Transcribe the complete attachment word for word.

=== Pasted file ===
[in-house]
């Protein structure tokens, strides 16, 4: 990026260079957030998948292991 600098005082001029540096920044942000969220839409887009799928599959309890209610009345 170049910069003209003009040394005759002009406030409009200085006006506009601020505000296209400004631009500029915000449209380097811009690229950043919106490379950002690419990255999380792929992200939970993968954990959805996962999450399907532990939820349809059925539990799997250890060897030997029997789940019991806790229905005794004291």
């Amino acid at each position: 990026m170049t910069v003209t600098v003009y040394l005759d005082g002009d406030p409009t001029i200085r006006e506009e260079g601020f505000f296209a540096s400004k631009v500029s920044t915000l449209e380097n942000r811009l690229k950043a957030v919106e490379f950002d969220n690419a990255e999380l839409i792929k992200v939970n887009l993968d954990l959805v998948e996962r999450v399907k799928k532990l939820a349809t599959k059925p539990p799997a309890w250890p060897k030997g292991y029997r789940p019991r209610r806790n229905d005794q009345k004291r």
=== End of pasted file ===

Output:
[in-house]
């Protein structure tokens, strides 16, 4: 990026260079957030998948292991 600098005082001029540096920044942000969220839409887009799928599959309890209610009345 170049910069003209003009040394005759002009406030409009200085006006506009601020505000296209400004631009500029915000449209380097811009690229950043919106490379950002690419990255999380792929992200939970993968954990959805996962999450399907532990939820349809059925539990799997250890060897030997029997789940019991806790229905005794004291």
């Amino acid at each position: 990026m170049t910069v003209t600098v003009y040394l005759d005082g002009d406030p409009t001029i200085r006006e506009e260079g601020f505000f296209a540096s400004k631009v500029s920044t915000l449209e380097n942000r811009l690229k950043a957030v919106e490379f950002d969220n690419a990255e999380l839409i792929k992200v939970n887009l993968d954990l959805v998948e996962r999450v399907k799928k532990l939820a349809t599959k059925p539990p799997a309890w250890p060897k030997g292991y029997r789940p019991r209610r806790n229905d005794q009345k004291r």